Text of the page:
‘Today’ hosts reveal the trauma and triumph behind Hoda Kotb’s tears

For Hoda Kotb, the moment that broke her wasn’t hearing about the latest coronavirus death toll or the collapsing economy. It was a moment of generosity.

The “Today” show anchor had just interviewed New Orleans Saints quarterback Drew Brees about his $5 million donation to provide meals to Louisiana communities suffering during the pandemic.

“Drew, we love you,” she said at the end of his segment. When Brees replied “Love you too, Hoda,” Kotb — a woman who has reported from war zones and covered the devastation of Hurricane Katrina — crumpled her face and burst into tears.

“You don’t know what pressure you’re feeling until somebody says something kind,” Kotb told The Post.

“I don’t cry for cruelty, I cry for kindness. There was something in this moment, his incredible generosity, that got to me. It reminded me there are so many amazing, beautiful people out there.”

Said co-host Savannah Guthrie: “Hoda’s incredibly strong, she’s tough as they come, but she’s full of heart. This . . . was so hard to watch and I just wanted to give her a hug and I think that every single person watching felt that way.”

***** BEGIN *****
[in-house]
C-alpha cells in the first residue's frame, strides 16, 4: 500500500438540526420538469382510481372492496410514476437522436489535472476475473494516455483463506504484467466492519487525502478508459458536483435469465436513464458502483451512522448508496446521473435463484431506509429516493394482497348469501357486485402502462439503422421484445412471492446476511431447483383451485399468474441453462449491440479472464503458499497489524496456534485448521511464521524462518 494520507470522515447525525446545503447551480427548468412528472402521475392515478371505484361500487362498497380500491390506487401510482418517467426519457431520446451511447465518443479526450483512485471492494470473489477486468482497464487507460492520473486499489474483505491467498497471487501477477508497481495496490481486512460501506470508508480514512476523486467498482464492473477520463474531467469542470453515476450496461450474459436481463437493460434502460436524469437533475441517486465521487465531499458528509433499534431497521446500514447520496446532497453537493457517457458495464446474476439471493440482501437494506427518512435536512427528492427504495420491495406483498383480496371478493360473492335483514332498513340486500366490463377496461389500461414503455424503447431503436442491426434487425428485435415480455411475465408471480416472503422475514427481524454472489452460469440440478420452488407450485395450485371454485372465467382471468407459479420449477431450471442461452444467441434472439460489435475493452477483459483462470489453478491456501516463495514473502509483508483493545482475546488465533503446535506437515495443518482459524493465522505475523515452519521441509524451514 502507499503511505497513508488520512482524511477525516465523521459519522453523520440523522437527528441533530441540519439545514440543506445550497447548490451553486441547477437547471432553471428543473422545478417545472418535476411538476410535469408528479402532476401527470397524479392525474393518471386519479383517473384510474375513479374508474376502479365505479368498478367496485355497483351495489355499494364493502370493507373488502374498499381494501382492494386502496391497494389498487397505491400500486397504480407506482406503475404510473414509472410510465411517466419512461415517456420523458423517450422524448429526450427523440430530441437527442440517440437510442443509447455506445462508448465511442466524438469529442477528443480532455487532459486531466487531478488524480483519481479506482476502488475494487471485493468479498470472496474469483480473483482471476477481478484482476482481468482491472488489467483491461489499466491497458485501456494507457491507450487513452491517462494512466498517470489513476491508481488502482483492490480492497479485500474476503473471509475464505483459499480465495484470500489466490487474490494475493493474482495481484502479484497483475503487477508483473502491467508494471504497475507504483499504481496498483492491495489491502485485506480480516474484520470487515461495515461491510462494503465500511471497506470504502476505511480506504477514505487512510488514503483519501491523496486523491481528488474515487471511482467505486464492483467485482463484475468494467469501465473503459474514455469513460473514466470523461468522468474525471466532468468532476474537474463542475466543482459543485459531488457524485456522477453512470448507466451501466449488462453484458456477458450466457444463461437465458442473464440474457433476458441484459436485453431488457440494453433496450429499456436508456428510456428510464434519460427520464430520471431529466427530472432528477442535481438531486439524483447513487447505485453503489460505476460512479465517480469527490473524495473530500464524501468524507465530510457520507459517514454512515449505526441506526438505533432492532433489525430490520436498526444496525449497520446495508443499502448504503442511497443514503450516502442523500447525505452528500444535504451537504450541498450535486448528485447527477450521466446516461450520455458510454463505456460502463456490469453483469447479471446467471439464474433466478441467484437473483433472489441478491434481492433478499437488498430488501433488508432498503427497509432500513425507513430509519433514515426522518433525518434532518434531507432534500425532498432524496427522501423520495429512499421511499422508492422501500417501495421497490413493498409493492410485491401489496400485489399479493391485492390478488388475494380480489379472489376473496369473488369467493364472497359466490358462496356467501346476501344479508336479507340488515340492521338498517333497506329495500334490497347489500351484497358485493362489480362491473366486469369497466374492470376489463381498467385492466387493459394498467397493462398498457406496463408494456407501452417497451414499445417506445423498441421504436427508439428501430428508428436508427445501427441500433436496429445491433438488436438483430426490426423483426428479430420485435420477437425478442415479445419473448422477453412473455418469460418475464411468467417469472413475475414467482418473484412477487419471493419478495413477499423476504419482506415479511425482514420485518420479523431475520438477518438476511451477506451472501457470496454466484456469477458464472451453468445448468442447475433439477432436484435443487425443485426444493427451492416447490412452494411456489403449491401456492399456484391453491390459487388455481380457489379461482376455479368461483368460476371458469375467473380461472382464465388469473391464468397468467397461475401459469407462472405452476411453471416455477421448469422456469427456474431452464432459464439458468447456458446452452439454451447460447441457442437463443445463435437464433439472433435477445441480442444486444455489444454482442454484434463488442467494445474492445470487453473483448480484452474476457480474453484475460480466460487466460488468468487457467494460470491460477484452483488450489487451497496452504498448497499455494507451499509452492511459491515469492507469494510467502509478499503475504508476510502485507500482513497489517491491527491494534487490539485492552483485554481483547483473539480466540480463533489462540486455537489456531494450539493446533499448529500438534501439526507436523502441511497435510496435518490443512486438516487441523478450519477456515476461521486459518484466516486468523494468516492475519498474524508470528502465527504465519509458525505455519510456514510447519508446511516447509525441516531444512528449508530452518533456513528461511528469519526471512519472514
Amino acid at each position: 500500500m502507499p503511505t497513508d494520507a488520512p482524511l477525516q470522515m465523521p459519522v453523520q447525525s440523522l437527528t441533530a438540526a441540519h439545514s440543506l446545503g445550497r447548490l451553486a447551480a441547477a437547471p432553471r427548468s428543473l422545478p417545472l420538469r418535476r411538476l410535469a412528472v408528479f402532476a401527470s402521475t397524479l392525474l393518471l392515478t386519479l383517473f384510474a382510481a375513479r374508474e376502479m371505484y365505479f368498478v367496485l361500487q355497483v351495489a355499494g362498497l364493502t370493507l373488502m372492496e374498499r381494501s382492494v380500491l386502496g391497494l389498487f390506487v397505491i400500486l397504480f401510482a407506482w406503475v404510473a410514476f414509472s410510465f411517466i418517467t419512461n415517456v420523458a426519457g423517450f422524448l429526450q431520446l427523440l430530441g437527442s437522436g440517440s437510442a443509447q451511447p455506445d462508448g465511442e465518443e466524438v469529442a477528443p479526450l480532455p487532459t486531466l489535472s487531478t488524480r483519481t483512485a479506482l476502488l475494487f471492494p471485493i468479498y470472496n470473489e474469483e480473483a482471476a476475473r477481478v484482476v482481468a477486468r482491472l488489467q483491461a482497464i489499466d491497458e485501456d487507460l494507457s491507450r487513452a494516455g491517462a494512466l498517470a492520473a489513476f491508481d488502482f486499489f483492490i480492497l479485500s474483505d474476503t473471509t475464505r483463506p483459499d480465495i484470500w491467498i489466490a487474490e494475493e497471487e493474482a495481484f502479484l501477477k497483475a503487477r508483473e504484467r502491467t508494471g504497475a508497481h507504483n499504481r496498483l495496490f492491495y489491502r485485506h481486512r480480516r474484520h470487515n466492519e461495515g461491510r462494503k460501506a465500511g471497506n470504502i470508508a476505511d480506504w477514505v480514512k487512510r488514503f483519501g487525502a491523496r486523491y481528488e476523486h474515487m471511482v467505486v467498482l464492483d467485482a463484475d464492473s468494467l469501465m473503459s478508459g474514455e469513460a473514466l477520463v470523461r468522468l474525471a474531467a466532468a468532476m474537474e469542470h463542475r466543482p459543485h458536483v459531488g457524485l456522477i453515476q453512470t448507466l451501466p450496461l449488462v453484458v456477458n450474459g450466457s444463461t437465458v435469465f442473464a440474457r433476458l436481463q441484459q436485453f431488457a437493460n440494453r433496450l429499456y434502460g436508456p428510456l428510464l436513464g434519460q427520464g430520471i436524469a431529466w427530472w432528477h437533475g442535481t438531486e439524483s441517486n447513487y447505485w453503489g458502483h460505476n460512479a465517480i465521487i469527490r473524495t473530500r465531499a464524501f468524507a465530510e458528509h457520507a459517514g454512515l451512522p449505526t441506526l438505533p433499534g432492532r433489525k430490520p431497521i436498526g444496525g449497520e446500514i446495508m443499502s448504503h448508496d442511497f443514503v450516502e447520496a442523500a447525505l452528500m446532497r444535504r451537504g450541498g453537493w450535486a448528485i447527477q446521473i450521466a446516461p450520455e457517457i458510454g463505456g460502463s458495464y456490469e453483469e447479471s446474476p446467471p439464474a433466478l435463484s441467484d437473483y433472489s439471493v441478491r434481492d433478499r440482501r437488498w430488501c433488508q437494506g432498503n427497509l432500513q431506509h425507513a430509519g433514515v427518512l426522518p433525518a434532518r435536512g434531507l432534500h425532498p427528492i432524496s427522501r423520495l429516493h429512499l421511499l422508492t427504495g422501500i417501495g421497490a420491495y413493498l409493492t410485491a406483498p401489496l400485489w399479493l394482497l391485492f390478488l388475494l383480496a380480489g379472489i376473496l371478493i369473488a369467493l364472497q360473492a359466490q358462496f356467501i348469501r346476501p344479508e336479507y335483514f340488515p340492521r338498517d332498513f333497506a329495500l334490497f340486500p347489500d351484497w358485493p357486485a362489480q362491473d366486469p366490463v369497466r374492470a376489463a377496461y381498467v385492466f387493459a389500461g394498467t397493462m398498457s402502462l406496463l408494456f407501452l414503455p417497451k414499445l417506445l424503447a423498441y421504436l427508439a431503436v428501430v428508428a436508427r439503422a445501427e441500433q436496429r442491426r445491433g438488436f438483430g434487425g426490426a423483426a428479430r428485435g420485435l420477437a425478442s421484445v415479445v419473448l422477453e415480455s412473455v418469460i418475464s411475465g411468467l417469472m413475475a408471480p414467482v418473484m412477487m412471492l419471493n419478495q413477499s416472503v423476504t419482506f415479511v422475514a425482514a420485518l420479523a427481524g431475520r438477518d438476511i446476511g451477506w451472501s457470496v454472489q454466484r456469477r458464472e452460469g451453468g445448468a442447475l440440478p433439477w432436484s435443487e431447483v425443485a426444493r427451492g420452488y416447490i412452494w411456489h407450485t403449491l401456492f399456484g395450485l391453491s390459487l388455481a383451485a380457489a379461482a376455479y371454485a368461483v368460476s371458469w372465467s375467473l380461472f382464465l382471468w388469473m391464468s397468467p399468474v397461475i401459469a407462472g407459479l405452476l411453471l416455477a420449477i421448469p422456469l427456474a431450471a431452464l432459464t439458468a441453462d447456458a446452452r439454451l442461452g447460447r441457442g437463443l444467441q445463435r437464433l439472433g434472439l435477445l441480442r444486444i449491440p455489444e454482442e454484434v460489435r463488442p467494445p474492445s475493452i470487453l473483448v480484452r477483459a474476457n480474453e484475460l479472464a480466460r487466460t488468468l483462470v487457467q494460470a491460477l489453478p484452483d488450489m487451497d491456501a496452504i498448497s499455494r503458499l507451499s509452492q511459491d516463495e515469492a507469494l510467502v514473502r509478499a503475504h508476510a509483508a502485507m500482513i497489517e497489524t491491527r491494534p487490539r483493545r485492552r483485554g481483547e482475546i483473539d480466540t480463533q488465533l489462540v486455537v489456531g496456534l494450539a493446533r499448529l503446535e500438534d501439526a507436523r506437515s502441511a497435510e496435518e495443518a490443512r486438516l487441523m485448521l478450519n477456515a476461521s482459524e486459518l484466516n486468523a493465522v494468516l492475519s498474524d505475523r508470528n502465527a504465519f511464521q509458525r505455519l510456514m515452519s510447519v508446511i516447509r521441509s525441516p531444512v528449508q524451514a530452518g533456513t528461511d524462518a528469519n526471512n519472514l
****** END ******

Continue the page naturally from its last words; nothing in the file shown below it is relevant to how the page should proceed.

Unfortunately, there were no hugs as the “Today” team is practicing social distancing — and on March 27, the day this happened, Guthrie was not even in “Today” Studio 1A at Rock Center.

Instead, she was holed up in the basement of her upstate New York home, which had been turned into a makeshift studio after she developed a mild sore throat and a stuffy nose.

“Today” has been hit hard by the pandemic. There is never more than a camera operator on set with the talent. Guest interviews are now conducted via video calls. Just outside 30 Rock, where enthusiastic crowds normally gather to peer in the windows and cheer, it’s a ghost town.

Worst of all, NBC has lost one of its own. Larry Edgeworth, a 61-year-old audio technician who worked on “Today,” died two weeks ago after testing positive for the virus.

“He was just one of those people who was the beating heart of this place. He was around for decades and . . . was really kind, humorous and a rock-solid presence,” said Guthrie, who spent two months on the 2008 presidential campaign trail with Edgeworth.